Erica strigilifolia is an erect shrub of the Dasyanthes section of the Erica genus growing slender, hairy branches to heights around 1 m. The white stem-tip hairs are about as conspicuous on the plant in picture as the pink flowers.
The species distribution is in the east of the Western Cape, in the Little Karoo from Montagu to Uniondale and maybe into the west of the Eastern Cape in the Kouga Mountains.
The habitat is rocky upper slope and mountain top fynbos in moist places, the plants particularly known in association with the Swartberg Mountains. The species is not considered to be threatened in its habitat early in the twenty first century.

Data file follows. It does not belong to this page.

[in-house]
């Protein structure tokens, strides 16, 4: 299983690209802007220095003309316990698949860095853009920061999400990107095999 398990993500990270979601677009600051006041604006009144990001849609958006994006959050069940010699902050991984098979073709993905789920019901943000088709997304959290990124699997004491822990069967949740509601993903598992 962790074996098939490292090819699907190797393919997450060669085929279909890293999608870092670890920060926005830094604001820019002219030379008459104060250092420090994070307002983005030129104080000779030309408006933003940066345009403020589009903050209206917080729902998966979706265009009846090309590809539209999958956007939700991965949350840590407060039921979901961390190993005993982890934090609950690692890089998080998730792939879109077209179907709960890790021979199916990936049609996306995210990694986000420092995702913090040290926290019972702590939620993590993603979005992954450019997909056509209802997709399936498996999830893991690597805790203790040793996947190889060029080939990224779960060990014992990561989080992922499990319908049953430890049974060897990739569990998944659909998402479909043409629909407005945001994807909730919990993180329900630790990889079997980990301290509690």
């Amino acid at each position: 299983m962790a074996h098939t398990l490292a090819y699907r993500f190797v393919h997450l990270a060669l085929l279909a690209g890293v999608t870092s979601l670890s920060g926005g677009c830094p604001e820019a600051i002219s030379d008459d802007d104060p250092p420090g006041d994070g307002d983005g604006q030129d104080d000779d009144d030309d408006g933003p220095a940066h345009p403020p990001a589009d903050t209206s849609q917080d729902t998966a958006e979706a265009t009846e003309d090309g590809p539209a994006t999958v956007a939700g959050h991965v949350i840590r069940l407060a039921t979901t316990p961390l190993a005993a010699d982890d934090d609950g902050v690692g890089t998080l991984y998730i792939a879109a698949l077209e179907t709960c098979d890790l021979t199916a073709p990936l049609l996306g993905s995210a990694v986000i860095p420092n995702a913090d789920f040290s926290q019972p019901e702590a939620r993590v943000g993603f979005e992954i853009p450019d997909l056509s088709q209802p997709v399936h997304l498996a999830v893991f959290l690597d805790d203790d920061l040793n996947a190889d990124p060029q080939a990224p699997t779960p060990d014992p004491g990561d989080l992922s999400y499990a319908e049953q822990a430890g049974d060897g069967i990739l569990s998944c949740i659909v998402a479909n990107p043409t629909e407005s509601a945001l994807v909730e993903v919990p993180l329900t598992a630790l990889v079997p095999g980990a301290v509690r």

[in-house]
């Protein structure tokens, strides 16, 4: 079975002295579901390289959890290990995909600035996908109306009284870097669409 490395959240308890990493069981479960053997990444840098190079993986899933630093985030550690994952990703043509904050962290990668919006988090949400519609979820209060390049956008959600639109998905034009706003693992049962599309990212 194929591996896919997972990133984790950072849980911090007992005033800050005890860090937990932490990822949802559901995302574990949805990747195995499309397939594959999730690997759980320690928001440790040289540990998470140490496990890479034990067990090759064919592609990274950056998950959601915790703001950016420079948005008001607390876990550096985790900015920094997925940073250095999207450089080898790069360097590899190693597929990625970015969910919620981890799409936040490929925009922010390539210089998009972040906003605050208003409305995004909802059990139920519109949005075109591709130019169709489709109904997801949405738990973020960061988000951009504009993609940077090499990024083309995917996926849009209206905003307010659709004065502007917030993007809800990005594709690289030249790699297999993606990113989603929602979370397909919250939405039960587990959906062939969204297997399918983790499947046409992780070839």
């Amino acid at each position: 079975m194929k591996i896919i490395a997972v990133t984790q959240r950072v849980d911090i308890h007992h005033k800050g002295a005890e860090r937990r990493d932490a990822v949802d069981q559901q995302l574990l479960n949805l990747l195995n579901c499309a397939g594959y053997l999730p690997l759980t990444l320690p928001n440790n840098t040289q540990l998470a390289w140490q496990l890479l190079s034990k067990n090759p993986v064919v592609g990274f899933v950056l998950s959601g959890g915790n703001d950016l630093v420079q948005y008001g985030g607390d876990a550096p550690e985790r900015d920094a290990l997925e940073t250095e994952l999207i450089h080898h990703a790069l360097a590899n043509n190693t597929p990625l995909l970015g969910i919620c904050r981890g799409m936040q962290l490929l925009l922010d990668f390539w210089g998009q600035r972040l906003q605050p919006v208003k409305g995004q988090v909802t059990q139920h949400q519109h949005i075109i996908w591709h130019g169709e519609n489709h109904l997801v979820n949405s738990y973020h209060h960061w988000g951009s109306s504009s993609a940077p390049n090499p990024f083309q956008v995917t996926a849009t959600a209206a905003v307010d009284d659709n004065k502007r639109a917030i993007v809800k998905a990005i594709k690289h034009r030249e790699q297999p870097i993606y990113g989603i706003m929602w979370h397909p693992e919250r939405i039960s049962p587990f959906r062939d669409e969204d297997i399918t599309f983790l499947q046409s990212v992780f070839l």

There are two varieties, viz. var. strigilifolia and var. rosea. There is also much similarity with E. pectinifolia, a lowland, more easterly distributed species of drier habitat. E. pectinifolia differs in its calyx lobes and bracts that are wide above and narrow, claw-like below, as well as in its anthers that have no tails (Vlok and Schutte-Vlok, 2015; Moriarty, 1997; Baker and Oliver, 1967; iNaturalist; http://redlist.sanbi.org).